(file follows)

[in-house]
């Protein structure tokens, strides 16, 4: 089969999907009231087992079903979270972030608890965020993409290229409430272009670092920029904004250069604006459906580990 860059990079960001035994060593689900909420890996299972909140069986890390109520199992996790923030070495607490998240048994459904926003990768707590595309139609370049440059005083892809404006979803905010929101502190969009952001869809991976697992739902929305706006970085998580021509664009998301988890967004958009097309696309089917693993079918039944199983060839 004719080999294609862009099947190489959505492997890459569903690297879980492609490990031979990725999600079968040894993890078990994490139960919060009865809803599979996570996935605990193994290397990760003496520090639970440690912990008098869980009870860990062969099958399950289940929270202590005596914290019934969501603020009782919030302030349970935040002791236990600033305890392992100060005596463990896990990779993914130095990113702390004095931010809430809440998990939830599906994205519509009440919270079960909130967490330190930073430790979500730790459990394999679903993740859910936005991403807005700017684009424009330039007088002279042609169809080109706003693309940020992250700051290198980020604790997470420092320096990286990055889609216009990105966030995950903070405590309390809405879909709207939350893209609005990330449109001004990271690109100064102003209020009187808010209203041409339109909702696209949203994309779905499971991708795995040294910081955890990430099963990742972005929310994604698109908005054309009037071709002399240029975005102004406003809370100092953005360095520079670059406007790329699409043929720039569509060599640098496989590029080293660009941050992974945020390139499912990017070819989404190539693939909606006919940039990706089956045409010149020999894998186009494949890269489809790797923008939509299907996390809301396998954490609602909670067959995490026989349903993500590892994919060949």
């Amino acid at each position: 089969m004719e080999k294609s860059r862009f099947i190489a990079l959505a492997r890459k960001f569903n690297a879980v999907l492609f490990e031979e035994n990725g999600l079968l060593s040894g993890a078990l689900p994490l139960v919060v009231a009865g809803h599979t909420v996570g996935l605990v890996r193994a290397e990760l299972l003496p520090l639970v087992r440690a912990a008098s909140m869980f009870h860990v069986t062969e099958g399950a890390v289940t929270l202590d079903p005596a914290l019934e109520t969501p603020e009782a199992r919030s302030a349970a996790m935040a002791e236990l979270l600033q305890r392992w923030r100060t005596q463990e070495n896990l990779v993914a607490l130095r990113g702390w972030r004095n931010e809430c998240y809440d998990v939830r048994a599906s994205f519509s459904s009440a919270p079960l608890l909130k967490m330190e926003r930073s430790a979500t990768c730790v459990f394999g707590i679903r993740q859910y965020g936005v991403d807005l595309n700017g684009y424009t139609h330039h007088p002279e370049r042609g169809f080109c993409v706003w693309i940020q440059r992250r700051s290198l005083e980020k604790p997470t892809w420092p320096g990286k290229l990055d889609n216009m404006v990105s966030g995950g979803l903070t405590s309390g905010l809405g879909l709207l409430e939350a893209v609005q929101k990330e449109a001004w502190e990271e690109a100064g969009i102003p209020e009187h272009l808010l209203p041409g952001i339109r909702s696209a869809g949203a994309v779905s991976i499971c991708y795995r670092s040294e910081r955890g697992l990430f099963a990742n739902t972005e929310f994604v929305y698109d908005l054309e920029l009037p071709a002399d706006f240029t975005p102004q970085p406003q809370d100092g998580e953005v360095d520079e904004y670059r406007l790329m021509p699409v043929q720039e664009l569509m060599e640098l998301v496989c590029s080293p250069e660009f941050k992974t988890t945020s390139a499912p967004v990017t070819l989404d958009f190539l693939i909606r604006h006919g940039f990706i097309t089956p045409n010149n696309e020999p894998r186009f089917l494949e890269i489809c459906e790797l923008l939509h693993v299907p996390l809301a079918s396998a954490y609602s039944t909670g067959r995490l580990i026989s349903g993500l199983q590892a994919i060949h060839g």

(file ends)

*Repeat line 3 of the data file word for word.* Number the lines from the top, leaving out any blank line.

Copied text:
């Amino acid at each position: 089969m004719e080999k294609s860059r862009f099947i190489a990079l959505a492997r890459k960001f569903n690297a879980v999907l492609f490990e031979e035994n990725g999600l079968l060593s040894g993890a078990l689900p994490l139960v919060v009231a009865g809803h599979t909420v996570g996935l605990v890996r193994a290397e990760l299972l003496p520090l639970v087992r440690a912990a008098s909140m869980f009870h860990v069986t062969e099958g399950a890390v289940t929270l202590d079903p005596a914290l019934e109520t969501p603020e009782a199992r919030s302030a349970a996790m935040a002791e236990l979270l600033q305890r392992w923030r100060t005596q463990e070495n896990l990779v993914a607490l130095r990113g702390w972030r004095n931010e809430c998240y809440d998990v939830r048994a599906s994205f519509s459904s009440a919270p079960l608890l909130k967490m330190e926003r930073s430790a979500t990768c730790v459990f394999g707590i679903r993740q859910y965020g936005v991403d807005l595309n700017g684009y424009t139609h330039h007088p002279e370049r042609g169809f080109c993409v706003w693309i940020q440059r992250r700051s290198l005083e980020k604790p997470t892809w420092p320096g990286k290229l990055d889609n216009m404006v990105s966030g995950g979803l903070t405590s309390g905010l809405g879909l709207l409430e939350a893209v609005q929101k990330e449109a001004w502190e990271e690109a100064g969009i102003p209020e009187h272009l808010l209203p041409g952001i339109r909702s696209a869809g949203a994309v779905s991976i499971c991708y795995r670092s040294e910081r955890g697992l990430f099963a990742n739902t972005e929310f994604v929305y698109d908005l054309e920029l009037p071709a002399d706006f240029t975005p102004q970085p406003q809370d100092g998580e953005v360095d520079e904004y670059r406007l790329m021509p699409v043929q720039e664009l569509m060599e640098l998301v496989c590029s080293p250069e660009f941050k992974t988890t945020s390139a499912p967004v990017t070819l989404d958009f190539l693939i909606r604006h006919g940039f990706i097309t089956p045409n010149n696309e020999p894998r186009f089917l494949e890269i489809c459906e790797l923008l939509h693993v299907p996390l809301a079918s396998a954490y609602s039944t909670g067959r995490l580990i026989s349903g993500l199983q590892a994919i060949h060839g």